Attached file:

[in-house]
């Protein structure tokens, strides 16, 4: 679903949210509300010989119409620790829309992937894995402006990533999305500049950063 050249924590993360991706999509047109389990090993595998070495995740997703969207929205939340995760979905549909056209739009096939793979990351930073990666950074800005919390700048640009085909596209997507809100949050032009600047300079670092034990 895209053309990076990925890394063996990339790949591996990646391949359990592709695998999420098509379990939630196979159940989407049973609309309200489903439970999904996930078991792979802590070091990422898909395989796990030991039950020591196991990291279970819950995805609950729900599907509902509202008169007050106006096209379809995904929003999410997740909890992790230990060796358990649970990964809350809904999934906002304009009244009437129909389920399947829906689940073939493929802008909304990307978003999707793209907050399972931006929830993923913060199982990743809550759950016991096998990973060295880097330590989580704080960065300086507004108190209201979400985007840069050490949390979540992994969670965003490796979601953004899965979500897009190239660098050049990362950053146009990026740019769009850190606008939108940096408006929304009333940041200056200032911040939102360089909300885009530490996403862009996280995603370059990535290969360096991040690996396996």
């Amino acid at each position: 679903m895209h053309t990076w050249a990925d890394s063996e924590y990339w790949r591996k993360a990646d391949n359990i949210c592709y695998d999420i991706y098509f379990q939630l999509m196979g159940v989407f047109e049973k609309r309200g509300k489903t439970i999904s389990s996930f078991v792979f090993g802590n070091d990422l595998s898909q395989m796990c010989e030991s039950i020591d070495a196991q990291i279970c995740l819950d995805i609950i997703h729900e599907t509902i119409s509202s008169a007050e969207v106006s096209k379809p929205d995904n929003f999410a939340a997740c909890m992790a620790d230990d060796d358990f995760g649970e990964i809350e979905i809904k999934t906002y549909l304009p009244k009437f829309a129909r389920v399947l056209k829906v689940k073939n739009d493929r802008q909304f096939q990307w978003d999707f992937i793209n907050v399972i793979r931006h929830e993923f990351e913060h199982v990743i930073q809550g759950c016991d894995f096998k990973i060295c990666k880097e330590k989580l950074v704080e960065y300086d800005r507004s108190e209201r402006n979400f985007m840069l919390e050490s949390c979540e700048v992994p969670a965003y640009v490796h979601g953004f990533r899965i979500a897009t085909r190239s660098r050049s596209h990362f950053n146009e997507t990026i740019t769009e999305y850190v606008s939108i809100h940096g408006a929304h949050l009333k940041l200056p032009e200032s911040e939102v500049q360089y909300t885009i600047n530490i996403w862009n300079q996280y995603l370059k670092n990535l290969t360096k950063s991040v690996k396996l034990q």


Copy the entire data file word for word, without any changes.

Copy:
[in-house]
């Protein structure tokens, strides 16, 4: 679903949210509300010989119409620790829309992937894995402006990533999305500049950063 050249924590993360991706999509047109389990090993595998070495995740997703969207929205939340995760979905549909056209739009096939793979990351930073990666950074800005919390700048640009085909596209997507809100949050032009600047300079670092034990 895209053309990076990925890394063996990339790949591996990646391949359990592709695998999420098509379990939630196979159940989407049973609309309200489903439970999904996930078991792979802590070091990422898909395989796990030991039950020591196991990291279970819950995805609950729900599907509902509202008169007050106006096209379809995904929003999410997740909890992790230990060796358990649970990964809350809904999934906002304009009244009437129909389920399947829906689940073939493929802008909304990307978003999707793209907050399972931006929830993923913060199982990743809550759950016991096998990973060295880097330590989580704080960065300086507004108190209201979400985007840069050490949390979540992994969670965003490796979601953004899965979500897009190239660098050049990362950053146009990026740019769009850190606008939108940096408006929304009333940041200056200032911040939102360089909300885009530490996403862009996280995603370059990535290969360096991040690996396996």
């Amino acid at each position: 679903m895209h053309t990076w050249a990925d890394s063996e924590y990339w790949r591996k993360a990646d391949n359990i949210c592709y695998d999420i991706y098509f379990q939630l999509m196979g159940v989407f047109e049973k609309r309200g509300k489903t439970i999904s389990s996930f078991v792979f090993g802590n070091d990422l595998s898909q395989m796990c010989e030991s039950i020591d070495a196991q990291i279970c995740l819950d995805i609950i997703h729900e599907t509902i119409s509202s008169a007050e969207v106006s096209k379809p929205d995904n929003f999410a939340a997740c909890m992790a620790d230990d060796d358990f995760g649970e990964i809350e979905i809904k999934t906002y549909l304009p009244k009437f829309a129909r389920v399947l056209k829906v689940k073939n739009d493929r802008q909304f096939q990307w978003d999707f992937i793209n907050v399972i793979r931006h929830e993923f990351e913060h199982v990743i930073q809550g759950c016991d894995f096998k990973i060295c990666k880097e330590k989580l950074v704080e960065y300086d800005r507004s108190e209201r402006n979400f985007m840069l919390e050490s949390c979540e700048v992994p969670a965003y640009v490796h979601g953004f990533r899965i979500a897009t085909r190239s660098r050049s596209h990362f950053n146009e997507t990026i740019t769009e999305y850190v606008s939108i809100h940096g408006a929304h949050l009333k940041l200056p032009e200032s911040e939102v500049q360089y909300t885009i600047n530490i996403w862009n300079q996280y995603l370059k670092n990535l290969t360096k950063s991040v690996k396996l034990q």